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  • Happy to own a good many sweetgrass baskets. And I’ve always talked with the basket maker when I bought one. Hope there are new basket makers learning so the tradition will continue.

  • I feel the same at an art show. Talking to the artists you learn so much!

  • This is all SO amazing! I’m still ????

  • Thanks Ann. These are fascinating. On a larger scale of art and craft, have you ever seen the film about the making of a Steinway piano? It’s called Note by Note. It’s wonderful.

  • Incredible! BTW, your half-sister is a very lucky lady to have such embroidery in her wedding costume. A nephew of mine is getting married soon, so I have heard endless stories from his bride=to-be of how machine-made lace can cost thousands upon thousands here — yet the quality is no where near as good!

  • Thanks so much for this. In our mass-produced world, it lifts my spirits to see where handmade survives. The beauty and meaning makes us human.

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  • My daughter is a ballerina, as a student her shoes DO last longer than a day. She usually rotates a near dying shoe, a well broken in shoe and a new shoe. Depending on the brand and the sale we find it can be 70-100 a pair. We sew on ribbons and elastic. My skills are not up to any sort of customizing. I wish sometime at some ballet even there was a class for how to do all that. Lately she has been wanting to change brands, no because anything is wrong with her usual brand but to experience more shoes. And expensive search…

  • Ann, a few posts back you shared with us your lovely knit kerchief that had mistakenly too many stitches in the border. You decided to block it anyway, rather than frog: creativity, freedom of decision = craft, art. Had you been in that cooperative, it would have been frogged for you: strict, rigid guidelines, deadlines for completion = commerce, survival.

    To me, the boundaries are quite clear. They do not overlap, but are world’s apart.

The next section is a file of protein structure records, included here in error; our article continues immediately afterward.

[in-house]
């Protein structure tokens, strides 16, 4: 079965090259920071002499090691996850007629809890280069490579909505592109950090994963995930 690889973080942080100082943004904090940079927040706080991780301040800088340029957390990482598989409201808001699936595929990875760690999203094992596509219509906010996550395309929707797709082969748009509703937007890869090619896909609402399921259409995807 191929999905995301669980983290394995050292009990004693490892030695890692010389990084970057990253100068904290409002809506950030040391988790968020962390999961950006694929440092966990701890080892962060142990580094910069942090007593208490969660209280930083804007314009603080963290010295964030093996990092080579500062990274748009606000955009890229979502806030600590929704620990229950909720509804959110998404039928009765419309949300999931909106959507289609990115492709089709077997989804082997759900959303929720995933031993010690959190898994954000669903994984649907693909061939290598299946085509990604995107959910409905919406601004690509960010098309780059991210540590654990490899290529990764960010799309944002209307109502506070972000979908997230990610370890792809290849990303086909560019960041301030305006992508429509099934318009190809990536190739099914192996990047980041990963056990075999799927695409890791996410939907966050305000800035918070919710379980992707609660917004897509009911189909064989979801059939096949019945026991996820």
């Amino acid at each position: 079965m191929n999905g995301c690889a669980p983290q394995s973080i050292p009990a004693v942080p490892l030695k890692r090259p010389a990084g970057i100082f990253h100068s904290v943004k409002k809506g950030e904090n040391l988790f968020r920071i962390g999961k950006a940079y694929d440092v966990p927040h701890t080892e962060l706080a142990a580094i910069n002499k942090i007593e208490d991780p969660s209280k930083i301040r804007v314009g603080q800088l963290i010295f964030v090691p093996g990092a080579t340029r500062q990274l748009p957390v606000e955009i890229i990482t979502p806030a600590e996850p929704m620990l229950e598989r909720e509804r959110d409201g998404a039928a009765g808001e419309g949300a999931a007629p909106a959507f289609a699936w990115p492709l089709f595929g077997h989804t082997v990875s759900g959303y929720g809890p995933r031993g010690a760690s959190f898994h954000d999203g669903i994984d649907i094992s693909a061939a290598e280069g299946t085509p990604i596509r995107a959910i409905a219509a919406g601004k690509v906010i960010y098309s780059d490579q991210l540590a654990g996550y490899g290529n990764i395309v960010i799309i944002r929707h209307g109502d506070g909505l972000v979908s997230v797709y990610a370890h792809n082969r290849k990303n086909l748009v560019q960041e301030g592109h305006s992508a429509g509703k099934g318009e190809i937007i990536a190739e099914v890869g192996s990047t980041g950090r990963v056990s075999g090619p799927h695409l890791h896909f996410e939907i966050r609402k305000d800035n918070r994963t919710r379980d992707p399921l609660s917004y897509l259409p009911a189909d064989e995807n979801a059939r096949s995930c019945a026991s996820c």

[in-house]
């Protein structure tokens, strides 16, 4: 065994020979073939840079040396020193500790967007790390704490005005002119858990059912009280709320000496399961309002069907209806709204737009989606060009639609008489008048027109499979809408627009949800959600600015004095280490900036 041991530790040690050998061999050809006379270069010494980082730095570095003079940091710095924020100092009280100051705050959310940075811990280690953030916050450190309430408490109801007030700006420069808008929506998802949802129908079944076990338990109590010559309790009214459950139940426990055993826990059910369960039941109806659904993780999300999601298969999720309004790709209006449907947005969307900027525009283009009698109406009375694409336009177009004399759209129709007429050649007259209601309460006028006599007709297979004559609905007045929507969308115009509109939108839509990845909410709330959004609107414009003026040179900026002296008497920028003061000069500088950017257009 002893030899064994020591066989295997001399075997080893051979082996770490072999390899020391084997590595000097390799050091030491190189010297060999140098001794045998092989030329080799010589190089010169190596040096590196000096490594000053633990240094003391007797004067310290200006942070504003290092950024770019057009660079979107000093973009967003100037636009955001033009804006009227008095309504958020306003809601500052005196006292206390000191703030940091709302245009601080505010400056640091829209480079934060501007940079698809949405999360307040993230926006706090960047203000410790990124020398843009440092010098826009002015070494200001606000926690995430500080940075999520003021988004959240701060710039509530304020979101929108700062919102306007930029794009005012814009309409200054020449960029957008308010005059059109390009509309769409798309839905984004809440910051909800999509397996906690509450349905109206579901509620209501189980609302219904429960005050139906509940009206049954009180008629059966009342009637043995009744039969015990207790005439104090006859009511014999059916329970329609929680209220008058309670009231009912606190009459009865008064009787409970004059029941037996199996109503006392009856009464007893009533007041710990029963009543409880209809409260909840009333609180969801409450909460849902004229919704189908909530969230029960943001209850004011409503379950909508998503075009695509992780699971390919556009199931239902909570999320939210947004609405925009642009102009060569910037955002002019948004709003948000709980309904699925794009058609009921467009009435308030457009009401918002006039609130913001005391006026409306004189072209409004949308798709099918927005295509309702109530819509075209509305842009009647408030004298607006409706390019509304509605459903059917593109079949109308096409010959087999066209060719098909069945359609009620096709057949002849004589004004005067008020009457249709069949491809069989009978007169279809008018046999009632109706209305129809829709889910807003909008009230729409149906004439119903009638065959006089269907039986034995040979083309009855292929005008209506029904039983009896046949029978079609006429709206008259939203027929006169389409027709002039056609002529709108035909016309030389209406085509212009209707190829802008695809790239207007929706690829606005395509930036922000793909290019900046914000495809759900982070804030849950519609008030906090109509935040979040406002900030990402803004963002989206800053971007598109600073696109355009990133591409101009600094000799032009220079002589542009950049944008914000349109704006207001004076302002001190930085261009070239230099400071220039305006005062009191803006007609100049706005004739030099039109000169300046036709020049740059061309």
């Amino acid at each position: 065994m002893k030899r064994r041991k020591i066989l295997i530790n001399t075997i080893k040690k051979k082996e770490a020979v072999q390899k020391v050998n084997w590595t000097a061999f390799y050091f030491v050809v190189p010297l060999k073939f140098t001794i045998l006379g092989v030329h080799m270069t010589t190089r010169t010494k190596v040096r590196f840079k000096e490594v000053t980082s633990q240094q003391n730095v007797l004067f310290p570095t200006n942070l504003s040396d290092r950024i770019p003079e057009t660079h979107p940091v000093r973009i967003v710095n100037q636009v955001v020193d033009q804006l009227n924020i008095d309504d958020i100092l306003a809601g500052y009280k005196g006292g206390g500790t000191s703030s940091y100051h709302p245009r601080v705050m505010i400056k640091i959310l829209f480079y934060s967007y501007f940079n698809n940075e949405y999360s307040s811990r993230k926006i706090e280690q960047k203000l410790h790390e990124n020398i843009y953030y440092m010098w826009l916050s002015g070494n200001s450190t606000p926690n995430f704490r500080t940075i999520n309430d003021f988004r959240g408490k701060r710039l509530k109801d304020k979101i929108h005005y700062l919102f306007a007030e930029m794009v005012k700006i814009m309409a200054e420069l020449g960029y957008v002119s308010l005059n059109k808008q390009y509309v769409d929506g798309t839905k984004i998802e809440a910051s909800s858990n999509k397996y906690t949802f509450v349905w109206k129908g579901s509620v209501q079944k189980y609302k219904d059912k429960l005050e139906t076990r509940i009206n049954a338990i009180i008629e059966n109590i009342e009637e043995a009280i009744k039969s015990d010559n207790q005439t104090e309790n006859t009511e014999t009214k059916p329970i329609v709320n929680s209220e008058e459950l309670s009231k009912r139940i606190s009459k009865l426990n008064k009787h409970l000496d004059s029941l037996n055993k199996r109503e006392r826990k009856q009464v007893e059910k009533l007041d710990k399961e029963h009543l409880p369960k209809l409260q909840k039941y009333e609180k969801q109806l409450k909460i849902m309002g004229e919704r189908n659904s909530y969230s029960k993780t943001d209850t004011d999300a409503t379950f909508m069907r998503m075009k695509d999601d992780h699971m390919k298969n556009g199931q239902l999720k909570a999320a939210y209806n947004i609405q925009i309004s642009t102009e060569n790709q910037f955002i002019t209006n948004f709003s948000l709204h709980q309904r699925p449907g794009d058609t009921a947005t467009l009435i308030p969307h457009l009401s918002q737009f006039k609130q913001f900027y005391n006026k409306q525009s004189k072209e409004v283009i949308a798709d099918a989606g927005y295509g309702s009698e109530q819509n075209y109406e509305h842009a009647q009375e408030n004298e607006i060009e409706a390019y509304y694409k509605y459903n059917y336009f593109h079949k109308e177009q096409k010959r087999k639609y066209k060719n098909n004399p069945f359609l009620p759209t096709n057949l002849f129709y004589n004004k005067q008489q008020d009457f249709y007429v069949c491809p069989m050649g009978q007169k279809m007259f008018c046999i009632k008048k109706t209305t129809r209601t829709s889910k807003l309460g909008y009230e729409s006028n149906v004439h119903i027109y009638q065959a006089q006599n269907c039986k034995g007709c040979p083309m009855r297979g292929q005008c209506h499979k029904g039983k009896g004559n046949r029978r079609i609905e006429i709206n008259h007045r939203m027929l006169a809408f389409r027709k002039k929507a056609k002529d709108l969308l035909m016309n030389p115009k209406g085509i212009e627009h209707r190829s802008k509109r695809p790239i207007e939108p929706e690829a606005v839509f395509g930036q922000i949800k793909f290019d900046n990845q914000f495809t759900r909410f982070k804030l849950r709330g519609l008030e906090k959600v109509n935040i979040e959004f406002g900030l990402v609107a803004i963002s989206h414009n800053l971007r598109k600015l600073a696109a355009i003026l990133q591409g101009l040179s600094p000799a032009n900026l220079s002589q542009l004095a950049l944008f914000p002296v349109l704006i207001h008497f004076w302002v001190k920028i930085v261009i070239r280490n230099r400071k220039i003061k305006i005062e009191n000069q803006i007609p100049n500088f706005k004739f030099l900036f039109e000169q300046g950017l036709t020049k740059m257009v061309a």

• Extraordinary, and inspiring. Thank you for sharing.

  • Loved the women’s cooperative story especially – just wonderful to hear an ongoing success story like that one!
    And the pointe shoes were a revelation. The featured dancer did a great job of bringing the viewer into her world. I think my favorite part was the little smile and gulp after she said, “you never know when you’re going to fall.” So true. I should probably wearing an entire outfit coated with rosin.

  • It’s Sr. Lucia, not Sr. Mary. The organization is St. Mary’s Mahila Shikshan Kendra in Ahmedabad. I’ve had the good fortune of meeting Sr. Lucia and buying some exquisite pieces but I really didn’t know the backstory. It makes sense. Sr. Lucia is originally from Spain and SMMSK is her life’s work.

    There has been a lot of shoddy craftsmanship in India lately mixed in with the exquisite stuff, and it continues to be heartening to see a pursuit of excellence in craft. Thanks for sharing!

  • What a wealth of lovely videos. My favorite was the piece on the St. Mary’s cooperative. I love India and have been several times … the women are just so gracious and loving. And they use their feet so much more than we do! Also loved how almost every video featured the threading of needles. We all do it so similarly. Thanks for sharing these.

  • I have watched this over and over, the last traditional clog-maker in England and his apprentice (so hopefully he won’t actually be the last!) :


  • I find the Freed of London factory to be very interesting, I bought my pointe shoes from them for years. My favorite shoe was the Studios II with the hard shank, because the arches of my feet are so high that I could break a pair of shoes in a handful of hour long classes. They’re definitely a beautifully made item, I still have several pairs in various stages of wear that can still go en pointe a decade after I stopped dancing.

  • A little google effort and I found there are items made by the Indian women in the video at 10,000 Villages. I must go buy something! MAybe we can get them making knitting bags. Those would sell out! Thanks for sharing these.

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